Take two aspirin and call me in the…

If I ever find a genie bottle and I get three wishes, the first will be, “Genie, please send me a magic pill.”  The other two are private.  How I would love to have a magic pill so that I could be the most powerful doctor in the world (insert evil laugh.)  I know that a magic pill is what almost all of my patients want from me and since I really did go to medical school to make people feel better, I would love to give it to them.  Sadly, it does not exist and we are left with a lot of treatments that require a little work on both the part of the patient and the part of the doctor.  Headaches fall very strongly into this category.  Feeling better or avoiding a headache altogether takes a willingness to change habits and lifestyle and/or to participate in a trial and error experiment until the right combination of therapies is found.  Not easy but the alternative is, well, a real pain.


1.  Prevention – avoidance of headache triggers (see 10/25), healthy sleep habits, good posture, adequate hydration as in 8 glasses of water a day (does anyone out there actually drink 64 oz of water every day?) and stress reduction will all go a long way to prevent a headache from happening.  If you are a woman and your headaches coincide with your periods, consider increasing your zinc intake at that time of the month.

2. Over the counter – Ibuprofen (Motrin, Advil) can be very effective at relieving the pain of a mild to moderate headache, especially tension and hangover headaches.  Acetaminophen (tylenol) supposedly works too although not in my personal experience.  The difference being that Ibuprofen works as an anti-inflammatory in addition to pain relief.  Ibuprofen has more potential for side effects than tylenol.  If you find yourself needing meds for your headache everyday.  Stop.  Medication overuse can result in headaches as well.  A small amount of caffeine can be very useful.  Read the ingredients of headache meds — many, like Excedrin, contain caffeine.  Again, be careful because too much can ultimately worsen your pain.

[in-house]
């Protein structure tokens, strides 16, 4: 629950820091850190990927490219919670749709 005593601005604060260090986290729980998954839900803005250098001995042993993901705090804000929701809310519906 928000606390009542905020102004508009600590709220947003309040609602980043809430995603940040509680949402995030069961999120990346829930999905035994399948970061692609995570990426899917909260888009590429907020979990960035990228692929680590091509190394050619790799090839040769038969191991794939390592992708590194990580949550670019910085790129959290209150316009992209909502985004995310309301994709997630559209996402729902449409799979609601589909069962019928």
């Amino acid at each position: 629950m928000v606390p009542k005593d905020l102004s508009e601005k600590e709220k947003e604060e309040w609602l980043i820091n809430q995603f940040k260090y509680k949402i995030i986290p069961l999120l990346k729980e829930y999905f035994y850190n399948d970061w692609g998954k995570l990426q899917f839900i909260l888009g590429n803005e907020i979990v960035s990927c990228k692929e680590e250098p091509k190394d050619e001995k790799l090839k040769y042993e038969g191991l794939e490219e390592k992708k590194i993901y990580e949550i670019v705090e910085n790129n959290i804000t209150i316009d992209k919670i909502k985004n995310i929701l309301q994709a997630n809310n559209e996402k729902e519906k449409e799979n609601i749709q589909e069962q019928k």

3.  Prescription - in addition to simply stronger pain meds, which most responsible physicians will try to avoid giving you, there are drugs to combat the underlying causes of headaches, especially migraines.  Some are taken every day and some are taken before or at the onset of the headache.  They can come in pill form or in nasal sprays (nasal sprays sometimes being better for cluster headaches.)  In addition to meds formulated specifically for headaches, some blood pressure medications and anti-depressants are very effective.  This supports a vascular and/or chemical component as a causal factor in the headache.  Botox has recently been approved by the FDA in the treatment of migraines.  Funny, all of a sudden, I have a throbbing pain in my forehead, the corners of my eyes and in the deepening grooves from my nose to my outer upper lip — weird.

4.  Alternative – 27% of people who have headaches are using alternative treatments.  Anything from acupuncture and electrical stimulation to massage and meditation has been anecdotally successful.  While not scientifically proven, these methods are definitely worth a shot if you are suffering.

5.  Vacation

About 80% of people live with chronic or occasional headaches and yet, doesn’t it always seem like such a cop-out?  “I can’t make the meeting because I have a headache.”  ” We didn’t make the party because she had a headache.”  “Get off of me, I have a headache.”  It is a real problem and still so poorly understood.  Why don’t we get a foot-ache for no reason?
Most of the time, a headache is nothing but sometimes it can warn of something very serious.  Tune in tomorrow for signs and symptoms to watch out for in adults and children.

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